The Sundance Film Festival serves as an alarm clock, of sorts, a wake-up call for moviegoers lulled to sleep by the endless Oscar season and the mundane multiplex movies of the year's first months.
The annual Utah fest offers the first substantial look ahead at the promising independent fare of the new movie year.
Beginning Thursday night and running through Jan. 27, the confab is set to premiere scores of intriguing films that will shape the cinematic landscape in 2013, much as Sundance debuts like "Beasts of the Southern Wild" and "The Sessions" did in 2012.
And who knows? If the multiple Academy Award-nominated "Beasts" is any indication, we could be getting a mini preview of next year's Oscar race as well.
It's hard to guess what movies will leave a mark, because few people have seen them, but we think it's never too early to get these premieres on your radar. Most of them don't have release dates yet, but they're sure to get them soon.
'Don Jon's Addiction'
Joseph Gordon-Levitt makes his directorial debut with this story of a porn-addicted womanizer. He wrote the script and stars alongside Scarlett Johansson, Julianne Moore and ... Tony Danza in an "Angels in the Outfield" reunion of sorts. This might seem like a tough sell, but we give JGL credit for going to a taboo place in his first time behind the camera.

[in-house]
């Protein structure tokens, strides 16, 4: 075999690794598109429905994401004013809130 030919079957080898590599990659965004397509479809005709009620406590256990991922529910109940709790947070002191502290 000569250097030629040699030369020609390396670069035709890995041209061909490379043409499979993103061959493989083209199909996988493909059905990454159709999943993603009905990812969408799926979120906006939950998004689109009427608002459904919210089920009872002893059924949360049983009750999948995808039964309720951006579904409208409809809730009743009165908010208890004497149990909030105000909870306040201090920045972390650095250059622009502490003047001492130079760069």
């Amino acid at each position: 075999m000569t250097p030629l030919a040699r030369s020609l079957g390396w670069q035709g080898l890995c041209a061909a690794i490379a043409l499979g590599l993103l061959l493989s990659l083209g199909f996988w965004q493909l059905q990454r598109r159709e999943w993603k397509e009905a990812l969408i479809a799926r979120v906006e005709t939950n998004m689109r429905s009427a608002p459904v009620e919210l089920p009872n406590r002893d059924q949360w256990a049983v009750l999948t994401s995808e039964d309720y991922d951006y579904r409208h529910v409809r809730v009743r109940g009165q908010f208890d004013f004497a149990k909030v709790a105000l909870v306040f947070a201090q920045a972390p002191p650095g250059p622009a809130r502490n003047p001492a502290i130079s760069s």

Apple comes to the big screen as Ashton Kutcher plays the young Steve Jobs in this flick about the early days of the tech giant. Original "Book of Mormon" star Josh Gad co-stars as the company's co-founder Steve Wozniak. It's the closing-night feature at the festival, which typically hasn't been a great sign in terms of quality, and this basic terrain was covered in the TV movie "Pirates of Silicon Valley." But we're intrigued.
'The Inevitable Defeat of Mister and Pete'
There's something about summertime in Brooklyn that lends itself to great movies, "Do the Right Thing" being the most obvious example. "Mister and Pete" picks up that mantle, telling the story of a 14-year-old and a 9-year-old fending for themselves in the projects. Cast members include Anthony Mackie, Jennifer Hudson and Jeffrey Wright, with a score by Alicia Keys. This has crowd-pleaser written all over it.
David Gordon Green, the one-time indie sensation who has lately transitioned to low-rent big studio comedies (though we enjoyed "Pineapple Express"), returns to his roots with this small-scale film starring Paul Rudd and Emile Hirsch as a man and his girlfriend's brother working an odd job on a country highway. Will "Prince Avalanche" mark the return of the Green who wowed critics with "George Washington" and "All the Real Girls?" We'll see.
Shane Carruth's low-budget sci-fi flick "Primer" has become a cult hit after winning multiple Sundance prizes in 2004. His new movie is one of the most eagerly anticipated at this year's festival. The plot seems to defy concise description, but the program guide calls it an "entirely original, mythic, romantic thriller," which is just the sort of work the fest is supposed to be about. It'll hit New York theaters in April.